In honour of Black History Month, The Globe and Mail asked a number of significant Black Canadian musicians to talk about their influences. They all chose to discuss hugely talented artists, but they focused as much on community, positive messages and mentorial inspiration as they did on music.
Singer-actress Shakura S’Aida talks about her mentorship by Salome Bey, the late American-born singer, songwriter, composer and Canada’s First Lady of the Blues.
Salome Bey and others in Toronto took me under their wings. Mentorships in the Black artistic community are casual, but deliberate. There’s not a lot of us in the business who can help people coming up. We don’t have the luxury of official connections.
Here was Salome, a dark-skinned woman with unstraightened hair, without conventional European features, being strong, opinionated and talented.
It taught me to be who I was and who I am, and to move forward regardless of how many times people told me “no.”
The number one rule Salome had was “Do not dim your light.” When you stand on stage, you shine as bright as you’re supposed to. You don’t dim your light for anyone.
Hip hop artist, author and former Edmonton poet laureate Cadence Weapon cites the influence of Jamaican-born, London-based dub poet and activist Linton Kwesi Johnson.
He was the Gil Scott-Heron of the U.K. I got into his music 10 years or so ago, specifically 1978′s Dread Beat an’ Blood and 1980′s Bass Culture. It’s hard for an artist like me to have examples of artists who have had similar career touchstones. Linton Kwesi Johnson was a music journalist. He’s a poet. He’s a musician. Our careers matched up – here was someone I could look up to.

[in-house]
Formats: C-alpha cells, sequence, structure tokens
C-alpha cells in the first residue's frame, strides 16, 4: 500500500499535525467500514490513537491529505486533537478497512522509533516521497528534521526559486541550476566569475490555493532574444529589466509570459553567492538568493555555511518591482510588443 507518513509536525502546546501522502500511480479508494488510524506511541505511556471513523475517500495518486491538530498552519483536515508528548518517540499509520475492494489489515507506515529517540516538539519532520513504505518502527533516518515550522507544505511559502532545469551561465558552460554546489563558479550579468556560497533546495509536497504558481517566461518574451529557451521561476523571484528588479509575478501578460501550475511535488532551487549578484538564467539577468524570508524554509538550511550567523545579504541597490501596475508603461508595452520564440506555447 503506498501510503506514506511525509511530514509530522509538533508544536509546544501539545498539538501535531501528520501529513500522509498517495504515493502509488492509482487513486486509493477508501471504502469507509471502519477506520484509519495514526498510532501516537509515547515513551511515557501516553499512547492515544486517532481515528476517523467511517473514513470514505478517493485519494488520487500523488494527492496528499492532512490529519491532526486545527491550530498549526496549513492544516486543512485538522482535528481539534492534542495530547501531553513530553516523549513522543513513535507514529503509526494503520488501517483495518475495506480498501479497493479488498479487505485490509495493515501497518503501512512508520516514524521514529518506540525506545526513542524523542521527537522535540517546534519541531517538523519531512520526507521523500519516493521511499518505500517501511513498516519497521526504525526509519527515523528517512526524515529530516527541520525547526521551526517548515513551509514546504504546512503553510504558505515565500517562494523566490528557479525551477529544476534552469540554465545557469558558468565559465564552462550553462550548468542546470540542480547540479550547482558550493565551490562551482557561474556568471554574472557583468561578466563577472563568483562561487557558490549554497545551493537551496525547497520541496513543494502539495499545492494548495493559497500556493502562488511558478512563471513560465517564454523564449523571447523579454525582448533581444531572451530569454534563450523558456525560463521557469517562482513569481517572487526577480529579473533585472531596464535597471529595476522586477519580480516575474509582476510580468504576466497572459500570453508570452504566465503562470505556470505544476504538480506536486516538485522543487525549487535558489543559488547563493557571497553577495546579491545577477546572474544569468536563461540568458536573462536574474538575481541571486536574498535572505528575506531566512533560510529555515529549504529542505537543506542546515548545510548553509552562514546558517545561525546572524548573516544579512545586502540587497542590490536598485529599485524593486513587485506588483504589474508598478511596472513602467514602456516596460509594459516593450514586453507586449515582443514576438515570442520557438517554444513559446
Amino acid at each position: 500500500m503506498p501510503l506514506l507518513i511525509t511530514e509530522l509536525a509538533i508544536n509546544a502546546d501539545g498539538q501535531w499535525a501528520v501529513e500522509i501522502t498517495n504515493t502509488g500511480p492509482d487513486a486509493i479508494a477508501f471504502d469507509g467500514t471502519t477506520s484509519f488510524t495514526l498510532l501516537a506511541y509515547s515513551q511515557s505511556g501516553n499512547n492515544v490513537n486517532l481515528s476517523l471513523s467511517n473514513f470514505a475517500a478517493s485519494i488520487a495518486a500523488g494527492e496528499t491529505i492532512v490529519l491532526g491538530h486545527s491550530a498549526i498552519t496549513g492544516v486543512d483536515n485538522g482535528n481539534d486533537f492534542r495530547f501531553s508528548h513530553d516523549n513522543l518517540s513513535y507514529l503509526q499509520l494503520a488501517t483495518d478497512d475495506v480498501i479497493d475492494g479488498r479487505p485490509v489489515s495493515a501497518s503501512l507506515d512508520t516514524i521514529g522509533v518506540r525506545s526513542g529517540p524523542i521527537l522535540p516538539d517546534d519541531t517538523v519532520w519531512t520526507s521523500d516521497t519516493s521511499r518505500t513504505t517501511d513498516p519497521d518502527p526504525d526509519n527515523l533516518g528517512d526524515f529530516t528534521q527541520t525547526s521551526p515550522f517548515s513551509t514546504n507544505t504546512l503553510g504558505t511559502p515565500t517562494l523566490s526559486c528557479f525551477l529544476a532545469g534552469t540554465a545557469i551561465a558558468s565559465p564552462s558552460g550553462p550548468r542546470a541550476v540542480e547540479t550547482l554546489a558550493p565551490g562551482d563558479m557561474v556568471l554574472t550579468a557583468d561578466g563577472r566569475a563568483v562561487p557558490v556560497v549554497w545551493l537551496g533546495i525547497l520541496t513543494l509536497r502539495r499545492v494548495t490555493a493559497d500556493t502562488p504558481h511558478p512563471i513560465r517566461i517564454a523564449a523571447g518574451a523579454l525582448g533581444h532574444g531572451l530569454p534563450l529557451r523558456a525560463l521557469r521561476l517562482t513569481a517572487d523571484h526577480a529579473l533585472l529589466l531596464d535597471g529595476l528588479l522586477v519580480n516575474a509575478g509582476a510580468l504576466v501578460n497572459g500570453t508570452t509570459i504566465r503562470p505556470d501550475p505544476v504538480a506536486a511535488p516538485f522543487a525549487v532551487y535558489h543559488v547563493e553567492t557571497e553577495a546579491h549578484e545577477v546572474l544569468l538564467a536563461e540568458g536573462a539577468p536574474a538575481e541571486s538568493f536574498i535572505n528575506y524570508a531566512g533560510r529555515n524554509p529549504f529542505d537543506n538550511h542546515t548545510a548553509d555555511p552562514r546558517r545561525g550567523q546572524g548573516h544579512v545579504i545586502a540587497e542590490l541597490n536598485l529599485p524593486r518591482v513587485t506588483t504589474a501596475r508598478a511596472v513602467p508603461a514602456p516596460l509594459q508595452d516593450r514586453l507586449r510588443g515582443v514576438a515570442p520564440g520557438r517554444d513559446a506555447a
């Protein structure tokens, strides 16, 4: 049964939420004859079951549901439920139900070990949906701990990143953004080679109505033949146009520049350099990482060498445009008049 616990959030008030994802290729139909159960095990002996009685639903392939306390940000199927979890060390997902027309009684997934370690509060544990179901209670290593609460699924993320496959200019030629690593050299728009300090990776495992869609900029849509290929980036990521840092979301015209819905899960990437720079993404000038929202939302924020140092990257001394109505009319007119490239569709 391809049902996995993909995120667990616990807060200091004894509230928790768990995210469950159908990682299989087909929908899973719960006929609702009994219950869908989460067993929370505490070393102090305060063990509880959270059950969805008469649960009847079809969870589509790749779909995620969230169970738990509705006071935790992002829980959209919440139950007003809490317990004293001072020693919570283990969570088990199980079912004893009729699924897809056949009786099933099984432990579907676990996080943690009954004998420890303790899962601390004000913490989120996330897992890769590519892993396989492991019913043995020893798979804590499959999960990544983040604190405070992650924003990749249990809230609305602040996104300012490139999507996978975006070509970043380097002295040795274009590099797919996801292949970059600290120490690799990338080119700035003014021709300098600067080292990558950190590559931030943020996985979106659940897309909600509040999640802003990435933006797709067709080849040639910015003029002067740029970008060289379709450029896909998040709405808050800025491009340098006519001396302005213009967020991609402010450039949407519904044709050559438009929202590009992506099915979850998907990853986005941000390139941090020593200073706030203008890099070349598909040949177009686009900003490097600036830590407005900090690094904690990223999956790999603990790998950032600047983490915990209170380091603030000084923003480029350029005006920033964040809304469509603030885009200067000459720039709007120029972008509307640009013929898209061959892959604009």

He was an early rapper, in a way. Using poetry to advance a social cause was very inspiring to me. He’s also of his own community, which is also inspiring. He was able to balance a socio-political message with funky music. Not in a hectoring or preachy way, he was letting the world know about the experiences of Black people in England.
Influenced by soul and jazz icons such as Billie Holiday, Etta James, and Nina Simone, the Juno-winning Montreal singer Dominique Fils-Aimé chose to speak about Aretha Franklin.
Throughout my life, I’ve discovered Aretha Franklin over and over. As a kid, I heard I Never Loved a Man the Way I Love You. It’s one of the first songs I learned by heart, even though I didn’t speak English. I understood what the words meant just by what they made me feel. Later, I discovered Respect as an anthem for the feminist movement. It showed me how music could be a tool for change. It gave me hope.